Within the last year or so, this very topic came up on the coonhound message forum on the UKC website. Specifically, that topic was, “What makes a person primarily and, in many cases exclusively, a pleasure hunter.” The list of reasons was varied, well thought-out and long! It became very obvious at that time that there was a huge segment of the coonhound sport that for
one reason or another just do not prefer the competitive nite hunt format.
I wish I knew the percentage of people who have a dog registered with UKC who participate in a licensed nite hunt each year. I don’t. It would be impossible to determine and dangerous to even guess, knowing you might not come within twenty or thirty percentage points of the correct answer. What I do know is there are thousands and thousands of coonhound owners out there who are registering dogs but not participating in nite hunts.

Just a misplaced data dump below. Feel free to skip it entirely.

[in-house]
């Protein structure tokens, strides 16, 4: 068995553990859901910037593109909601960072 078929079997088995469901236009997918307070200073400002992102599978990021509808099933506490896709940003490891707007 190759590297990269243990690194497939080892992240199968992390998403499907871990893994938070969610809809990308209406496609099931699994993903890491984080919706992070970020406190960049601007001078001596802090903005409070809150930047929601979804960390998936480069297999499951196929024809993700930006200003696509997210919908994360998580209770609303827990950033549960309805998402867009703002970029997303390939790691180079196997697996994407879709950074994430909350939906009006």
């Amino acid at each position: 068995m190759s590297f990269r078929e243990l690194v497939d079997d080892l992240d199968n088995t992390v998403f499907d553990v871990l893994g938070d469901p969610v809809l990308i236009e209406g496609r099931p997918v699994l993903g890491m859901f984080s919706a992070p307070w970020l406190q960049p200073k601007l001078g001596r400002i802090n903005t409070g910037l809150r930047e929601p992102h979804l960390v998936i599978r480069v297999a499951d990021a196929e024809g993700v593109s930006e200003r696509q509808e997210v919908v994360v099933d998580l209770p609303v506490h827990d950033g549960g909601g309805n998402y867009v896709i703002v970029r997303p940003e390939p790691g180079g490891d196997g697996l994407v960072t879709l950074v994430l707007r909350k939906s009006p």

One of the slogans UKC has used over the years, not so much in the coonhound world but in promotion of our all breed events is, “Our Dogs Do Stuff.” Simple but straight to the point. We have not, are not, and hopefully never will be primarily a pet registry. The vast majority of our dogs and owners participate in working type programs. The vast majority of our Labrador Retrievers participate in our Hunting Retriever Program. The vast majority of the Beagles registered at UKC run in our Hunting Beagle Program. And right on down the line for all the working breeds. And while there is no question that the vast majority of our coonhounds are hunted, were we missing a large segment of houndsmen looking for a different type of event in which to participate? UKC has always been about trying to provide the customer with quality events.